2.21.2006

Thirteen Months: Words are multiplying

Dear MZ,

You're all about talking these days. Walking is starting to cross your radar, but talking is key, and we finally have to modulate our truckdrivers' mouths, since there's no telling what you'll decide to repeat.

We marvel at the seeming randomness of your word choice. We've been saying Cheers and clinking glasses with you ever since you started on a sippy cup, but although you clearly know the drill, you do not say Cheers. You do say Ball, Bear, Baby, and Happy. You snatched the last two out of nowhere, suddenly these were your words. You flirt with Daddy and Mommy, almost always waking with a Hi, Daddy and resorting to Mommy, mommy, mommy when you really want me or something I'm holding. You say Hi to anyone who crosses your path, especially in restaurants at high volume. Yesterday as we were walking, I'd grab the toy that hangs from your carrier and say, "I got it!" And you started to exclaim right back I got! Last week you were working on Open, Close and No, and would say Again at the end of a book if you wanted Round 2. But this week we've returned to Up, Down and a vigorous head nod for all commands. It's fascinating to see the importance of repetition in making a word your own.

Eating is also totally random right now. You devoured pizza at playgroup, but turned up your nose when we went out with some other families on Saturday night. You go days without trying anything new, then surprise us by tearing into lamb patties and pita with minted yogurt sauce. Especially since you mostly eschew white food, which means dairy is pretty much out of the question. And you seem to get a kick out of putting too much in your mouth and spitting it back out again. At the end of meals, you take enormous gulps of water, then let it flow back down your chin. It's disgusting, but hilarious, and you laugh and laugh, and we can't help laughing, too. We realize that good discipline is all about consistency, and early reports find that we do not excel.

We all suffered through a nasty head cold in the last month, and you took the opportunity to self-wean. You pushed me away at nap time, and decided you'd rather have a sippy cup and be part of the action for main meals. We're down to first thing in the morning, which you show no sign of giving up, and last thing at night, which I am oddly afraid to give up. I keep thinking, "But what if I need some?" Breastfeeding has been the easiest way to nourish and comfort you for the last year, and although I'm enjoying wearing adult bras again, I'm going to miss this time with you when it finally draws to a close.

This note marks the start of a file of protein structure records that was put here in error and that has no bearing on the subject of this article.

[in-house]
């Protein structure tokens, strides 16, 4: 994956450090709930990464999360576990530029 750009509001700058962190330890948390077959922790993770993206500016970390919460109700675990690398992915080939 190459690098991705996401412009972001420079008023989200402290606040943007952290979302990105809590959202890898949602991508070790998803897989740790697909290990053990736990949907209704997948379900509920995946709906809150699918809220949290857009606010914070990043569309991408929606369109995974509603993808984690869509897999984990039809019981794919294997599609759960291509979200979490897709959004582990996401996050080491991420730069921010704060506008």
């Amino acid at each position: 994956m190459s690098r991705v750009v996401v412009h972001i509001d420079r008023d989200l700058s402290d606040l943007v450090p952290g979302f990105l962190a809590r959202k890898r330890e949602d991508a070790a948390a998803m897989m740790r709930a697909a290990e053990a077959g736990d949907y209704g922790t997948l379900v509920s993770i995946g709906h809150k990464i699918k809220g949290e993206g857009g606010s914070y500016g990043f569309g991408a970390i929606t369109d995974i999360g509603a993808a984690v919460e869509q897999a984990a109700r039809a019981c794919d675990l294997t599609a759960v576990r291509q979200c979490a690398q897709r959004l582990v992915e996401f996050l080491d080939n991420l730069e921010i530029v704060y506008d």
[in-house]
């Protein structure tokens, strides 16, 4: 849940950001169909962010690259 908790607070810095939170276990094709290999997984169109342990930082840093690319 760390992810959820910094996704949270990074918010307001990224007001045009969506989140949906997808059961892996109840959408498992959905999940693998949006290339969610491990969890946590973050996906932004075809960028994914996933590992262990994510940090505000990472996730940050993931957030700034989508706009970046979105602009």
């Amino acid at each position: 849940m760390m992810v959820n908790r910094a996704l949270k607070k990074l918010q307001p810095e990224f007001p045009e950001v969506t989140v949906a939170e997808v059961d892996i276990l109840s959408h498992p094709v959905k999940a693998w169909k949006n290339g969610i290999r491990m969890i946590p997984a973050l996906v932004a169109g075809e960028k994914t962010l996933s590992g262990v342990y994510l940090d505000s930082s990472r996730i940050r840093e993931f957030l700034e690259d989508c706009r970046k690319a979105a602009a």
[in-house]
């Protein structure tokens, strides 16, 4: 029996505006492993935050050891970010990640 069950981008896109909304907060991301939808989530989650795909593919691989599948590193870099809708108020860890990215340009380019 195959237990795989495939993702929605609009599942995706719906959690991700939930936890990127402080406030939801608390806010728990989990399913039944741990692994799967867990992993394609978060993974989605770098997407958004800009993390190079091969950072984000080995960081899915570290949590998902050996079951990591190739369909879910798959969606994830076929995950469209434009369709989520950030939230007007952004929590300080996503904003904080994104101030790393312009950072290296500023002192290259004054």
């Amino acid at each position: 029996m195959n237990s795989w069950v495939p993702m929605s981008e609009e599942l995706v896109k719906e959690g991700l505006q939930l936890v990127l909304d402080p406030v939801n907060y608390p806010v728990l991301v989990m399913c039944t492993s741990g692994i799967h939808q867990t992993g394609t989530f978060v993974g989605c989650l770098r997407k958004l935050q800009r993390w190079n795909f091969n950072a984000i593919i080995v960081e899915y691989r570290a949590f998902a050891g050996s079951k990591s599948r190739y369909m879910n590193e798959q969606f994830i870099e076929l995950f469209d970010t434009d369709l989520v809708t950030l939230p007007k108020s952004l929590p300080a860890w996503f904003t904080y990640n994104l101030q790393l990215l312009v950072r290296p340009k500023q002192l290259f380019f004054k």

You also started putting yourself to sleep this month, which is a huge and strangely bittersweet development. For a few weeks, you seemed unable to settle down for naps and we assumed that you were transitioning to one nap per day. But it became clear that we were distracting you, silently offering to play Up/Down or "Hi!" just by being there, waiting targets for the toys you would toss from your crib. We tried leaving, and lo, you were asleep within minutes, sometimes without a whimper. People look at us like we're bonkers, but we miss rocking you to sleep, the read-a-few-books-kiss-kiss-close-the-door routine leaves us a little lonely. Not that we're complaining, we are grateful that the last we saw of Cry it Out was four months of trying to get you to take a bottle.

The one habit you show no sign of giving up is grabbing my nipples in public. You are swift and persistant, and when I gave up trying to keep you off the other day while trying to pay the guy at REI, he shook his finger and said, "No, no." I wasn't sure whether to laugh or to slug him, but was much closer to the latter. I've begun wearing turtle necks during the day, which does indeed slow you down, but isn't the most comfortable solution as we head into Spring.

You're starting to cruise more and more, and we're seeing signs of petulant frustration when you want to move from place to place. You shriek angrily, then shift to a crawl position to make your move. This is different from the shear anguish you displayed when learning to crawl, there's a note of toddler pissed-offedness that's totally new, and frankly, a bit disagreeable. I'm acutely aware, as I watch the toddlers snatch and hit and scream, that you are developing a will, and that my days with a mostly compliant companion are nearing an end. I remind myself that we wish a strong will for you as you move into a developmental stage that requires a lot more pushing of buttons.

So I'm enjoying these days with a bit of homesickness, as you race into a toddler mindset. At 13 months you're not such a baby anymore. But MZ, you're still good fun.


Love,
Mom

0 Comments:

Post a Comment

Links to this post:

Create a Link

<< Home